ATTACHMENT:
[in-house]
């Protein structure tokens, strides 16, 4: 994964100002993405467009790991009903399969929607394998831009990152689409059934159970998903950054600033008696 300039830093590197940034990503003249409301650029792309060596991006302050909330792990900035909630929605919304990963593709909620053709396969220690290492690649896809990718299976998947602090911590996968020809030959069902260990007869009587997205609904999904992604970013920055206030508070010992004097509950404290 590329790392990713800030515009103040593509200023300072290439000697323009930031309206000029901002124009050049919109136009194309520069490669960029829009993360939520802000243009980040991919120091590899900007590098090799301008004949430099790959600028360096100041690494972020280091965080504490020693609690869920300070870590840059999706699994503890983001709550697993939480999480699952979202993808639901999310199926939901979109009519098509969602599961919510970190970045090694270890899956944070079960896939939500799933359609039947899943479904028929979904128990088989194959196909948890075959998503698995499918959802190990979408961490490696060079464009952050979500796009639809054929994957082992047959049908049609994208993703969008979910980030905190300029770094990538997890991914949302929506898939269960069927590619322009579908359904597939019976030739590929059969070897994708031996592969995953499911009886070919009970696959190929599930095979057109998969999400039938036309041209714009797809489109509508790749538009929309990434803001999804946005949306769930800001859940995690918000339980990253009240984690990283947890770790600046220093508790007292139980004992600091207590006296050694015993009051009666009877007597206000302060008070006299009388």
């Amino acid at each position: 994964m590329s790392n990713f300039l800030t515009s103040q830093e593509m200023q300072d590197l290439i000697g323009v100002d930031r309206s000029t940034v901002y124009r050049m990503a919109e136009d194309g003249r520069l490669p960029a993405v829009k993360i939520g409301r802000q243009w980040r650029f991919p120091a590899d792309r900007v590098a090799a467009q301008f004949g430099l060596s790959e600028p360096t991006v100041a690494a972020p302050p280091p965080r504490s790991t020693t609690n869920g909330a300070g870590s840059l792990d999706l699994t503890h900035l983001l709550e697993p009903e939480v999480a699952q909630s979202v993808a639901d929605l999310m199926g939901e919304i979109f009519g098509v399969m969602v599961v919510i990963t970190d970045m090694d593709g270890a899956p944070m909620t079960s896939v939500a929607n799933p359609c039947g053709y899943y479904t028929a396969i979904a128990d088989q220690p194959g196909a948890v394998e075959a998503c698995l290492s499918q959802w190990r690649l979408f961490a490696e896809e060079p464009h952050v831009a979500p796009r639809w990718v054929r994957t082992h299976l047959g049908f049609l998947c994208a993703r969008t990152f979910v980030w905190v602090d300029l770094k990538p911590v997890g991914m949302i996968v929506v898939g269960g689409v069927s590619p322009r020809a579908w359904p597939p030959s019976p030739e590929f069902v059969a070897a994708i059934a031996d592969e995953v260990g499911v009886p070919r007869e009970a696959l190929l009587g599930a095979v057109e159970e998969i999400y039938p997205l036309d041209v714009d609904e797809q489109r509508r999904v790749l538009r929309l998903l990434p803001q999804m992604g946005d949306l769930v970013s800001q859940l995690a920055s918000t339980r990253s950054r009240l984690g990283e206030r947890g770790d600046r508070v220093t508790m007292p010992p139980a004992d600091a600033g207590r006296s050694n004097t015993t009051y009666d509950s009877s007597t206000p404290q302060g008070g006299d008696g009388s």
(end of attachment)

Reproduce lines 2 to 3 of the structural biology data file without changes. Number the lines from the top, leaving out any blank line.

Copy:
């Protein structure tokens, strides 16, 4: 994964100002993405467009790991009903399969929607394998831009990152689409059934159970998903950054600033008696 300039830093590197940034990503003249409301650029792309060596991006302050909330792990900035909630929605919304990963593709909620053709396969220690290492690649896809990718299976998947602090911590996968020809030959069902260990007869009587997205609904999904992604970013920055206030508070010992004097509950404290 590329790392990713800030515009103040593509200023300072290439000697323009930031309206000029901002124009050049919109136009194309520069490669960029829009993360939520802000243009980040991919120091590899900007590098090799301008004949430099790959600028360096100041690494972020280091965080504490020693609690869920300070870590840059999706699994503890983001709550697993939480999480699952979202993808639901999310199926939901979109009519098509969602599961919510970190970045090694270890899956944070079960896939939500799933359609039947899943479904028929979904128990088989194959196909948890075959998503698995499918959802190990979408961490490696060079464009952050979500796009639809054929994957082992047959049908049609994208993703969008979910980030905190300029770094990538997890991914949302929506898939269960069927590619322009579908359904597939019976030739590929059969070897994708031996592969995953499911009886070919009970696959190929599930095979057109998969999400039938036309041209714009797809489109509508790749538009929309990434803001999804946005949306769930800001859940995690918000339980990253009240984690990283947890770790600046220093508790007292139980004992600091207590006296050694015993009051009666009877007597206000302060008070006299009388």
């Amino acid at each position: 994964m590329s790392n990713f300039l800030t515009s103040q830093e593509m200023q300072d590197l290439i000697g323009v100002d930031r309206s000029t940034v901002y124009r050049m990503a919109e136009d194309g003249r520069l490669p960029a993405v829009k993360i939520g409301r802000q243009w980040r650029f991919p120091a590899d792309r900007v590098a090799a467009q301008f004949g430099l060596s790959e600028p360096t991006v100041a690494a972020p302050p280091p965080r504490s790991t020693t609690n869920g909330a300070g870590s840059l792990d999706l699994t503890h900035l983001l709550e697993p009903e939480v999480a699952q909630s979202v993808a639901d929605l999310m199926g939901e919304i979109f009519g098509v399969m969602v599961v919510i990963t970190d970045m090694d593709g270890a899956p944070m909620t079960s896939v939500a929607n799933p359609c039947g053709y899943y479904t028929a396969i979904a128990d088989q220690p194959g196909a948890v394998e075959a998503c698995l290492s499918q959802w190990r690649l979408f961490a490696e896809e060079p464009h952050v831009a979500p796009r639809w990718v054929r994957t082992h299976l047959g049908f049609l998947c994208a993703r969008t990152f979910v980030w905190v602090d300029l770094k990538p911590v997890g991914m949302i996968v929506v898939g269960g689409v069927s590619p322009r020809a579908w359904p597939p030959s019976p030739e590929f069902v059969a070897a994708i059934a031996d592969e995953v260990g499911v009886p070919r007869e009970a696959l190929l009587g599930a095979v057109e159970e998969i999400y039938p997205l036309d041209v714009d609904e797809q489109r509508r999904v790749l538009r929309l998903l990434p803001q999804m992604g946005d949306l769930v970013s800001q859940l995690a920055s918000t339980r990253s950054r009240l984690g990283e206030r947890g770790d600046r508070v220093t508790m007292p010992p139980a004992d600091a600033g207590r006296s050694n004097t015993t009051y009666d509950s009877s007597t206000p404290q302060g008070g006299d008696g009388s």